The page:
Jul 16

Explain it like I’m Five: How do scientists theorize what is at the center of the Earth?

Let’s look at a simpler question. If you don’t know what your friend’s bed is made of, what do you do? Easy–jump on it! If it doesn’t shake very much, it’s just a normal bed. If it shakes a lot, you know the bed is filled with water.


These are examples of waves. With the normal bed, the waves are really slow and short, while a water bed’s waves last for much, much longer.


We can’t jump on the earth hard enough to produce waves but we already have something that does produce giant waves. What shakes the earth enough to produce waves (both on land and water)? Well an earthquake does. When an earthquake occurs on one part of the world, the wave is so powerful that it goes through the Earth and is felt on the opposite side (not by people, but by sensitive equipment). Scientists measure how long it takes for this wave to be felt on the opposite side and see how powerful the wave is.



Doing this, there are 2 main possibilities:

1. If it takes a really long time to get to the other side and if the wave is not very powerful, scientists know that something solid is in the center.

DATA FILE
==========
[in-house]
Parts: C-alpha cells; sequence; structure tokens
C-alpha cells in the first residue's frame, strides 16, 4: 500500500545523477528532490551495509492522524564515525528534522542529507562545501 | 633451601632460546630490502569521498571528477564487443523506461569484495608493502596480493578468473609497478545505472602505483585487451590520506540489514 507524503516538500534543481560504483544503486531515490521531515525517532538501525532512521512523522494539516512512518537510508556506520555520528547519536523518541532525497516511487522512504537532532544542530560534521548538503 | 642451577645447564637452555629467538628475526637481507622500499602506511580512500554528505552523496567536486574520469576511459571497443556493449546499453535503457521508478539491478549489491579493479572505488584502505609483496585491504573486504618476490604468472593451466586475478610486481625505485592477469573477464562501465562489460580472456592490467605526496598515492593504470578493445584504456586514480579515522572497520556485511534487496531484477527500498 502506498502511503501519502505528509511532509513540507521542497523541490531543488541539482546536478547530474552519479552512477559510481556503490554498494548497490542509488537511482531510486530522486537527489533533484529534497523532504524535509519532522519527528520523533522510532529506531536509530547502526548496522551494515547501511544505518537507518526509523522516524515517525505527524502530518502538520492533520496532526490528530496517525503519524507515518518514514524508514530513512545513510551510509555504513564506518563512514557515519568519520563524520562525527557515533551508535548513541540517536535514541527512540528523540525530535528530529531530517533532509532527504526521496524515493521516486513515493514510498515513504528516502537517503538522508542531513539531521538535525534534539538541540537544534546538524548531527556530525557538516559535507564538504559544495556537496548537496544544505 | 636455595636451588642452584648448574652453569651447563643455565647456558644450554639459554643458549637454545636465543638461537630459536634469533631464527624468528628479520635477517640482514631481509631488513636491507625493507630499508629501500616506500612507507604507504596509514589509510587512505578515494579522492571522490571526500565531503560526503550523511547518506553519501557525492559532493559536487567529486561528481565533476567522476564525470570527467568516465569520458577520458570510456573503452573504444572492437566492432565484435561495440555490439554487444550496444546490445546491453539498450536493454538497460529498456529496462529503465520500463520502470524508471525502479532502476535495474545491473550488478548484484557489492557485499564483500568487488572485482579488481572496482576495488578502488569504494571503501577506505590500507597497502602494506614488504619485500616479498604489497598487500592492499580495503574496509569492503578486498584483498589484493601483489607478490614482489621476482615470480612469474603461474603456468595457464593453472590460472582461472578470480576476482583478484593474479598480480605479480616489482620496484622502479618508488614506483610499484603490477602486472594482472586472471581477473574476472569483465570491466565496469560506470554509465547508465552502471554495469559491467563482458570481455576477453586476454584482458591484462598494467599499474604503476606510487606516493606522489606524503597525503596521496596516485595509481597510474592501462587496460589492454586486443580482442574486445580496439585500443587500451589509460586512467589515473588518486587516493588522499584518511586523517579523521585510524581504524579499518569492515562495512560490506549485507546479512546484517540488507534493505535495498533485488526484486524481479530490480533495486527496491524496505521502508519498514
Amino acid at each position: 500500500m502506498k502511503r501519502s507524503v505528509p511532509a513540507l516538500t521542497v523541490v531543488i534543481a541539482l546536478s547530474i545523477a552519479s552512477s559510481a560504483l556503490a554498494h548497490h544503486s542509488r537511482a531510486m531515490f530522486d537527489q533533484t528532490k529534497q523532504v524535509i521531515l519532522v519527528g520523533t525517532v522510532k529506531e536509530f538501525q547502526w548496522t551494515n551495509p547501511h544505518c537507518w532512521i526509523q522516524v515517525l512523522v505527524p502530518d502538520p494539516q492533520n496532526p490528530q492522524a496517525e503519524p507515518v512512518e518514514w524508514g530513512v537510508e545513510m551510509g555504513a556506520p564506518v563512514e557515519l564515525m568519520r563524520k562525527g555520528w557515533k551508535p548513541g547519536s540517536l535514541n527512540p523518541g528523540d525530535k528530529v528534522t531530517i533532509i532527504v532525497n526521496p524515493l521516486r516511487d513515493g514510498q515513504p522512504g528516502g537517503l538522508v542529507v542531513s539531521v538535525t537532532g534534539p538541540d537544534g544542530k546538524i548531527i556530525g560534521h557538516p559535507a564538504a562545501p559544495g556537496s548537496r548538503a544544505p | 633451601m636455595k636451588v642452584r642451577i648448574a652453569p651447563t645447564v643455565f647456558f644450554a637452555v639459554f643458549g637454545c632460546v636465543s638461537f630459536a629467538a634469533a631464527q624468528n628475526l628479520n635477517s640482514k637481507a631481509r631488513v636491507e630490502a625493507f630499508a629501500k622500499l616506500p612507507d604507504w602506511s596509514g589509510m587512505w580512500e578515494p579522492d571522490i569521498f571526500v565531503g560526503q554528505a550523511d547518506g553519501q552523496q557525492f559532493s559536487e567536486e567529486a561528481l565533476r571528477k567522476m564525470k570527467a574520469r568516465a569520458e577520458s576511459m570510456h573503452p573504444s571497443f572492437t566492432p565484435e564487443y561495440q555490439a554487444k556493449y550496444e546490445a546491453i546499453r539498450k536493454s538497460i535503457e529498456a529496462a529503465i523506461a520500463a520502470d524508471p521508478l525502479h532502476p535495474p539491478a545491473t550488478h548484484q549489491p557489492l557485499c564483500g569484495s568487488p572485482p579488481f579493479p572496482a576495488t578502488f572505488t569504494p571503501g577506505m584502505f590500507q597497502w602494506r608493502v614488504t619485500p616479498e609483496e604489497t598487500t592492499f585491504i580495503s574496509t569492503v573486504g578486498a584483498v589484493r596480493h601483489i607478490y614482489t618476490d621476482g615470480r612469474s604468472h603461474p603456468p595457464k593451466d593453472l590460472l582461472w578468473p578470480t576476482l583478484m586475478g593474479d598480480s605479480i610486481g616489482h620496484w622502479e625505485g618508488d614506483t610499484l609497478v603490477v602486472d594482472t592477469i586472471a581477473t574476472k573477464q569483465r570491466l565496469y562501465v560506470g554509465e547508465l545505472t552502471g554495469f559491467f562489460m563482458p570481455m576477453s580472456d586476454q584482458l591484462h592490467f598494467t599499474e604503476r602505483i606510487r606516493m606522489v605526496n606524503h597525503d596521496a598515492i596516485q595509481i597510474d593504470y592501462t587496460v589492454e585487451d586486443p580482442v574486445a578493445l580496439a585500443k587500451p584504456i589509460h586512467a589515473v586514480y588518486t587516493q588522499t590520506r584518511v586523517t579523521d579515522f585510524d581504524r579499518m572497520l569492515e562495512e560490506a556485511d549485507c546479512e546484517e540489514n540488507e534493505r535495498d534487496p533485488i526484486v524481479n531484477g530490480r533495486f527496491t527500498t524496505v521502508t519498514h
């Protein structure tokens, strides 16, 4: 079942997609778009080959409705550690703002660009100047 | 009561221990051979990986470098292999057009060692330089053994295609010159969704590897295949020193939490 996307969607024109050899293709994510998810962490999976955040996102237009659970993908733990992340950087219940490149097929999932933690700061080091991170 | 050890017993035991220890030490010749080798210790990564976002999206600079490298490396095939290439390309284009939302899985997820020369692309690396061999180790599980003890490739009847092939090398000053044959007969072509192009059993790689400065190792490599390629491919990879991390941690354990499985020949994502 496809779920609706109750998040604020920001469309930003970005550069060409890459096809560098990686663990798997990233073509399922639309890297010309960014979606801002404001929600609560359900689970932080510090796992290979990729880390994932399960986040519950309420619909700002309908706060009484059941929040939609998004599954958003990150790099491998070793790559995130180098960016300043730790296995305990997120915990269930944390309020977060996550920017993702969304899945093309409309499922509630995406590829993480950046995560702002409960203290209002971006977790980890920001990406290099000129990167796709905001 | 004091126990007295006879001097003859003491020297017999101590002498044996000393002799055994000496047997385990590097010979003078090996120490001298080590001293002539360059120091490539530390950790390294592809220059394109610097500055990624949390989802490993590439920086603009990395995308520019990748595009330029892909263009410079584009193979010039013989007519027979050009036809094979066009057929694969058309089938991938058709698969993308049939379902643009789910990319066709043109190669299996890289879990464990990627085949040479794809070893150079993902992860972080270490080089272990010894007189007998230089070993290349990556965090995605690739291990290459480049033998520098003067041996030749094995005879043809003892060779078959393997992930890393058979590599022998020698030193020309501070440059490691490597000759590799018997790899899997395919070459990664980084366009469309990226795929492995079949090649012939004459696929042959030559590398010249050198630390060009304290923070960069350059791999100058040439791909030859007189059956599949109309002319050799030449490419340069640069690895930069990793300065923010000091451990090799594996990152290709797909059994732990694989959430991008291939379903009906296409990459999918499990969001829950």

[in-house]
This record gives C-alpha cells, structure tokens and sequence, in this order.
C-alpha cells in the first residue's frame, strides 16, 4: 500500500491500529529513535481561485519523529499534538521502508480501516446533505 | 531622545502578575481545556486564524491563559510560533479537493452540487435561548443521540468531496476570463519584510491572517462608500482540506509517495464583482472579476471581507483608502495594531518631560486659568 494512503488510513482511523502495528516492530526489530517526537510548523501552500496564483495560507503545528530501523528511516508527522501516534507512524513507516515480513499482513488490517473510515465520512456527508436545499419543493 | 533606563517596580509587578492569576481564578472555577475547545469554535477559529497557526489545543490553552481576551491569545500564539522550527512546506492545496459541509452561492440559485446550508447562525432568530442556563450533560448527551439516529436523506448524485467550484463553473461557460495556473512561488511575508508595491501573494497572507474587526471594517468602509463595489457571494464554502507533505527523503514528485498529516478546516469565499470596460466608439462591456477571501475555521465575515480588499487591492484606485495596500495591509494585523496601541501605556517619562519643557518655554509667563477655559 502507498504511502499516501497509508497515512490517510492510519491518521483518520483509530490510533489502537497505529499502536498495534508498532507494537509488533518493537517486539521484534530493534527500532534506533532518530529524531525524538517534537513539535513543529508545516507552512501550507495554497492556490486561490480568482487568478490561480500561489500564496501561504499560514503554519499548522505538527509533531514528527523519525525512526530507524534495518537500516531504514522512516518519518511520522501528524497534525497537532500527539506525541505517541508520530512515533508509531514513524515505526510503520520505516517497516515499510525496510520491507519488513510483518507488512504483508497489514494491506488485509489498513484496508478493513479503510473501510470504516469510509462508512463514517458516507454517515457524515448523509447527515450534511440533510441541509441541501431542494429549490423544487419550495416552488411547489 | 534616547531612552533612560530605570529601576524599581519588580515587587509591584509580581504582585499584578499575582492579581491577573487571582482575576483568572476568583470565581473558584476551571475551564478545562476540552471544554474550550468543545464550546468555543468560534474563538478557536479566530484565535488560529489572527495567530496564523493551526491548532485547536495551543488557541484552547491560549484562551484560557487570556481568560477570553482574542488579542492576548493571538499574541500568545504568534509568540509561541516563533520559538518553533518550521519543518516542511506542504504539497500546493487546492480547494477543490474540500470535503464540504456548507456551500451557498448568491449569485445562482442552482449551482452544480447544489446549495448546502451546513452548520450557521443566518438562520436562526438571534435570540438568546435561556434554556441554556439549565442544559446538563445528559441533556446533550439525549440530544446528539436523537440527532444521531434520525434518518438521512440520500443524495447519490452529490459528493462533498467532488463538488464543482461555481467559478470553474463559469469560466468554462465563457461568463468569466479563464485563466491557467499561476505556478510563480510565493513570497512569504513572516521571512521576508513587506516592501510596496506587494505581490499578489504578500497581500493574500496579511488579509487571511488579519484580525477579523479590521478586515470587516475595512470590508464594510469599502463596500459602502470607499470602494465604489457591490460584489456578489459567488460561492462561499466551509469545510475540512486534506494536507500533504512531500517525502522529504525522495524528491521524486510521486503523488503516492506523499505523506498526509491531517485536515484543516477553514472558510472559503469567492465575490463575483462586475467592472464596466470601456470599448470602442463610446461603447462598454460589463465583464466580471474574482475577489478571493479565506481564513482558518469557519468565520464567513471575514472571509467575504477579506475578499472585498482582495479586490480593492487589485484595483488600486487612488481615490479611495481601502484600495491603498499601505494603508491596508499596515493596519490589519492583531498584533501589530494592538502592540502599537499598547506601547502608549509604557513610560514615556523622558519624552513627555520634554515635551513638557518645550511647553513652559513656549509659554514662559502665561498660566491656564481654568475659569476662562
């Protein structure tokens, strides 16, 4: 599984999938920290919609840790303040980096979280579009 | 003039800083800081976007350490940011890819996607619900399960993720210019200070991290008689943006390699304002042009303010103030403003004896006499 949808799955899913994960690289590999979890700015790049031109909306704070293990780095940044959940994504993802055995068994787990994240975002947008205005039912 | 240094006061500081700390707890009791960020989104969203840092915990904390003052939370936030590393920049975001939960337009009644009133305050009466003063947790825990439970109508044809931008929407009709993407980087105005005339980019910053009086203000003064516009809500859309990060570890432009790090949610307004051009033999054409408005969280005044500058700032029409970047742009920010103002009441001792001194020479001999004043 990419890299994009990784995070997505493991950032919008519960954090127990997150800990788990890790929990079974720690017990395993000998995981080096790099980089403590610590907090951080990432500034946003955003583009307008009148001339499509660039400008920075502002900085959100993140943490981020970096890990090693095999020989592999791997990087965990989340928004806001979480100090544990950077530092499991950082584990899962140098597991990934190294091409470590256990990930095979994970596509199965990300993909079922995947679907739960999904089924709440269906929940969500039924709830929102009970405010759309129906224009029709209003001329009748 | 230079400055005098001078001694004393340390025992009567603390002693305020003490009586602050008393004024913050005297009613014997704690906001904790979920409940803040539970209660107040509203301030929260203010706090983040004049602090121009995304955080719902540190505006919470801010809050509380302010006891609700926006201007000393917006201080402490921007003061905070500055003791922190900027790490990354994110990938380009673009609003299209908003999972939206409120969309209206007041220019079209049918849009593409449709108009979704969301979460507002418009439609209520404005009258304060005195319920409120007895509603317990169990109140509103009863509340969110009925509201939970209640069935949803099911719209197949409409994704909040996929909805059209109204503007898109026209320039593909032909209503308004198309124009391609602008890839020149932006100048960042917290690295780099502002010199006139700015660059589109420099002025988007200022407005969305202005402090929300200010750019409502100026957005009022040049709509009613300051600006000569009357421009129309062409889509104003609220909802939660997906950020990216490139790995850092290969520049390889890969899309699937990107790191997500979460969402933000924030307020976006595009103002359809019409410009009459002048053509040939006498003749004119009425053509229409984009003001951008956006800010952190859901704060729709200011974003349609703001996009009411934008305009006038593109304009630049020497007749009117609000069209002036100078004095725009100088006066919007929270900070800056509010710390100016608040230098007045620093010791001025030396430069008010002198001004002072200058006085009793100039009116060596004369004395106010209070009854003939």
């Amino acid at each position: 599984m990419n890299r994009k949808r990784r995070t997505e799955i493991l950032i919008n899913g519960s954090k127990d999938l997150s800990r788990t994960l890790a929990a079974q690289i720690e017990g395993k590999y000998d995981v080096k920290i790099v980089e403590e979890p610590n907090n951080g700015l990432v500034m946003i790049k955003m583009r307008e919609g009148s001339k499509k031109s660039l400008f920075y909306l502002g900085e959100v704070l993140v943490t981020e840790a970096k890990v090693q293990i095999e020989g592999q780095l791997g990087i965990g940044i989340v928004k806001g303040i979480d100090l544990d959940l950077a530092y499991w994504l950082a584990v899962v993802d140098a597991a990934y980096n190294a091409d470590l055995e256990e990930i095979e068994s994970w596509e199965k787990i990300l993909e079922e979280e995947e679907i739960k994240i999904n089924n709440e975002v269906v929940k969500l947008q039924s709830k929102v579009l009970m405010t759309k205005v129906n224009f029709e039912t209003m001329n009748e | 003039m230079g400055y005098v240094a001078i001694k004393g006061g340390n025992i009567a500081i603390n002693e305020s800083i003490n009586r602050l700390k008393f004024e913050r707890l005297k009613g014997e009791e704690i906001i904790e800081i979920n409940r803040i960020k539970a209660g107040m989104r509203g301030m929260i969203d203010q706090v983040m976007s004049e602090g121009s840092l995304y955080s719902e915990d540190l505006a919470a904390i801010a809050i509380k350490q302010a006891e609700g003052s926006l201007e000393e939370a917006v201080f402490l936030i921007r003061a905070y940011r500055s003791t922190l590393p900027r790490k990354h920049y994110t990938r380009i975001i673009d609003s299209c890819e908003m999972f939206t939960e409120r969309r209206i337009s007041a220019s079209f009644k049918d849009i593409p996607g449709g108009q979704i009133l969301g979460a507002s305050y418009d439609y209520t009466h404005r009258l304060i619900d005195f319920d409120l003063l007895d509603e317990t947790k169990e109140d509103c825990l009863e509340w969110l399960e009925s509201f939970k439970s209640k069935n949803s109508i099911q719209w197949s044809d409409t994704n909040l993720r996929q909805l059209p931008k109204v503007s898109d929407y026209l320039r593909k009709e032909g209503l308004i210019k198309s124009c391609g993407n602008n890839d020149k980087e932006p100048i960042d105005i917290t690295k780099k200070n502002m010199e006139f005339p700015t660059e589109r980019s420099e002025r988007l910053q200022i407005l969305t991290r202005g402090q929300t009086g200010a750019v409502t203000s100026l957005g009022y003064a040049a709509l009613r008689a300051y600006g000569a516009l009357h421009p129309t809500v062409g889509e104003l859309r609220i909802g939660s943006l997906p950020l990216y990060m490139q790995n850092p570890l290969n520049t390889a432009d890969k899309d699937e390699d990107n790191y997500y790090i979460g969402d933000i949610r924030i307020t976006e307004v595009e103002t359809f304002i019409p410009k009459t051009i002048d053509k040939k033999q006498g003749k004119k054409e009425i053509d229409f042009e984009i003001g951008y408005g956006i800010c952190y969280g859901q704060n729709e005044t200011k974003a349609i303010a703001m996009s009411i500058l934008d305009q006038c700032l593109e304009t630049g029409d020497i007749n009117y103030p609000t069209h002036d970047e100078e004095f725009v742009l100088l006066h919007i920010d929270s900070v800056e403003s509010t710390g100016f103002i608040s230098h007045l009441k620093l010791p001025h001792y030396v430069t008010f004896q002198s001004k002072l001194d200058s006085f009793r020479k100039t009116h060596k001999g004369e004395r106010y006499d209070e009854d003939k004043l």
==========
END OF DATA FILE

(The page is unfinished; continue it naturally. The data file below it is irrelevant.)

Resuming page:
2. If it doesn’t take a long time and if the wave is still powerful, we can tell that there’s something that’s slightly liquid in the center.



Using this, scientists have determined the earth is made of different kinds of “liquids”. One part of the Earth’s inside is like a milkshake. It can still flow like a liquid, but it’s not as smooth as water.

The part below that is very very liquid and it flows like water does.

The section in the very center is a solid ball. This is called the inner core.


Every time an earthquake occurs, scientists all across the world use it to find out how these waves travel and that helps us see what’s on the inside of the Earth.